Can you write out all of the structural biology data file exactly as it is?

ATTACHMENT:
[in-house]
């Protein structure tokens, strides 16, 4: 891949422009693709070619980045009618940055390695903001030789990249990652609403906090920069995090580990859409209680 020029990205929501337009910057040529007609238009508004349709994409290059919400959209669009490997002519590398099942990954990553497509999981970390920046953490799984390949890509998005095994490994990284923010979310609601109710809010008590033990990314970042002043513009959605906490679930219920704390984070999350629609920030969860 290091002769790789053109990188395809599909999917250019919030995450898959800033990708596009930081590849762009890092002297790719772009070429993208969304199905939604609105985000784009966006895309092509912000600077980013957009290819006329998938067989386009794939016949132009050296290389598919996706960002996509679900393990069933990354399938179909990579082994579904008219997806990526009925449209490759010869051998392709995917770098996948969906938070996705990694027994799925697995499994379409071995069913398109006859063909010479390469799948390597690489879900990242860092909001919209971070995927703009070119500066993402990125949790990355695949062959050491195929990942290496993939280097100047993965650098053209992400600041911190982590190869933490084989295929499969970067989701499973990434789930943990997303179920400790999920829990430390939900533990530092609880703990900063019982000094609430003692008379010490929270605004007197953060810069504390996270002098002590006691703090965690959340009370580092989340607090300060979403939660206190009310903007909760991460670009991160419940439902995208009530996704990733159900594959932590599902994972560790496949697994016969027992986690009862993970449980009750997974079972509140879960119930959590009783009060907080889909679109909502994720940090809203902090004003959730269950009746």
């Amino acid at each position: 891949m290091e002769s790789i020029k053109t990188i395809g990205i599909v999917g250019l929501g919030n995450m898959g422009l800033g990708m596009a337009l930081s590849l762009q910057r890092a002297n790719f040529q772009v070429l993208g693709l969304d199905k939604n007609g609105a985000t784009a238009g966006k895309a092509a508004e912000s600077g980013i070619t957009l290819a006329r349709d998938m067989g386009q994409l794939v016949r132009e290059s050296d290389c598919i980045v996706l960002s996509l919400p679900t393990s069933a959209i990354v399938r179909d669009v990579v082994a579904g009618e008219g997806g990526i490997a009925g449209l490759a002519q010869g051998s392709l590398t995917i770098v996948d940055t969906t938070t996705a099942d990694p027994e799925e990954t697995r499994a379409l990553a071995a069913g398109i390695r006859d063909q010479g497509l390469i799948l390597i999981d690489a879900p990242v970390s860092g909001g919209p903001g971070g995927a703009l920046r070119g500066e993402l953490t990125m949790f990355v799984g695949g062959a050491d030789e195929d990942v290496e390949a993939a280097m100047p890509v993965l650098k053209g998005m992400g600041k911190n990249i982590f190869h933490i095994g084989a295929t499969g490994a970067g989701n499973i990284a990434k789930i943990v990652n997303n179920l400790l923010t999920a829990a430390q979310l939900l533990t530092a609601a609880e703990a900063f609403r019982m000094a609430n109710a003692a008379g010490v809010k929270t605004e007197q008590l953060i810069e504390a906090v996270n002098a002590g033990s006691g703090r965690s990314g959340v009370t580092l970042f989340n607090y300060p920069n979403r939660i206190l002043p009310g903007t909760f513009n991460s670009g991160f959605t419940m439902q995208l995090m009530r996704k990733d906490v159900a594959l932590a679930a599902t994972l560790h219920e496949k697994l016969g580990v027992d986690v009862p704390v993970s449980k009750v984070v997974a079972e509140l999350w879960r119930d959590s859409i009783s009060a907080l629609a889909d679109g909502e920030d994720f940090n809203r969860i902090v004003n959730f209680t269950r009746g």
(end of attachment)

[in-house]
């Protein structure tokens, strides 16, 4: 891949422009693709070619980045009618940055390695903001030789990249990652609403906090920069995090580990859409209680 020029990205929501337009910057040529007609238009508004349709994409290059919400959209669009490997002519590398099942990954990553497509999981970390920046953490799984390949890509998005095994490994990284923010979310609601109710809010008590033990990314970042002043513009959605906490679930219920704390984070999350629609920030969860 290091002769790789053109990188395809599909999917250019919030995450898959800033990708596009930081590849762009890092002297790719772009070429993208969304199905939604609105985000784009966006895309092509912000600077980013957009290819006329998938067989386009794939016949132009050296290389598919996706960002996509679900393990069933990354399938179909990579082994579904008219997806990526009925449209490759010869051998392709995917770098996948969906938070996705990694027994799925697995499994379409071995069913398109006859063909010479390469799948390597690489879900990242860092909001919209971070995927703009070119500066993402990125949790990355695949062959050491195929990942290496993939280097100047993965650098053209992400600041911190982590190869933490084989295929499969970067989701499973990434789930943990997303179920400790999920829990430390939900533990530092609880703990900063019982000094609430003692008379010490929270605004007197953060810069504390996270002098002590006691703090965690959340009370580092989340607090300060979403939660206190009310903007909760991460670009991160419940439902995208009530996704990733159900594959932590599902994972560790496949697994016969027992986690009862993970449980009750997974079972509140879960119930959590009783009060907080889909679109909502994720940090809203902090004003959730269950009746």
């Amino acid at each position: 891949m290091e002769s790789i020029k053109t990188i395809g990205i599909v999917g250019l929501g919030n995450m898959g422009l800033g990708m596009a337009l930081s590849l762009q910057r890092a002297n790719f040529q772009v070429l993208g693709l969304d199905k939604n007609g609105a985000t784009a238009g966006k895309a092509a508004e912000s600077g980013i070619t957009l290819a006329r349709d998938m067989g386009q994409l794939v016949r132009e290059s050296d290389c598919i980045v996706l960002s996509l919400p679900t393990s069933a959209i990354v399938r179909d669009v990579v082994a579904g009618e008219g997806g990526i490997a009925g449209l490759a002519q010869g051998s392709l590398t995917i770098v996948d940055t969906t938070t996705a099942d990694p027994e799925e990954t697995r499994a379409l990553a071995a069913g398109i390695r006859d063909q010479g497509l390469i799948l390597i999981d690489a879900p990242v970390s860092g909001g919209p903001g971070g995927a703009l920046r070119g500066e993402l953490t990125m949790f990355v799984g695949g062959a050491d030789e195929d990942v290496e390949a993939a280097m100047p890509v993965l650098k053209g998005m992400g600041k911190n990249i982590f190869h933490i095994g084989a295929t499969g490994a970067g989701n499973i990284a990434k789930i943990v990652n997303n179920l400790l923010t999920a829990a430390q979310l939900l533990t530092a609601a609880e703990a900063f609403r019982m000094a609430n109710a003692a008379g010490v809010k929270t605004e007197q008590l953060i810069e504390a906090v996270n002098a002590g033990s006691g703090r965690s990314g959340v009370t580092l970042f989340n607090y300060p920069n979403r939660i206190l002043p009310g903007t909760f513009n991460s670009g991160f959605t419940m439902q995208l995090m009530r996704k990733d906490v159900a594959l932590a679930a599902t994972l560790h219920e496949k697994l016969g580990v027992d986690v009862p704390v993970s449980k009750v984070v997974a079972e509140l999350w879960r119930d959590s859409i009783s009060a907080l629609a889909d679109g909502e920030d994720f940090n809203r969860i902090v004003n959730f209680t269950r009746g």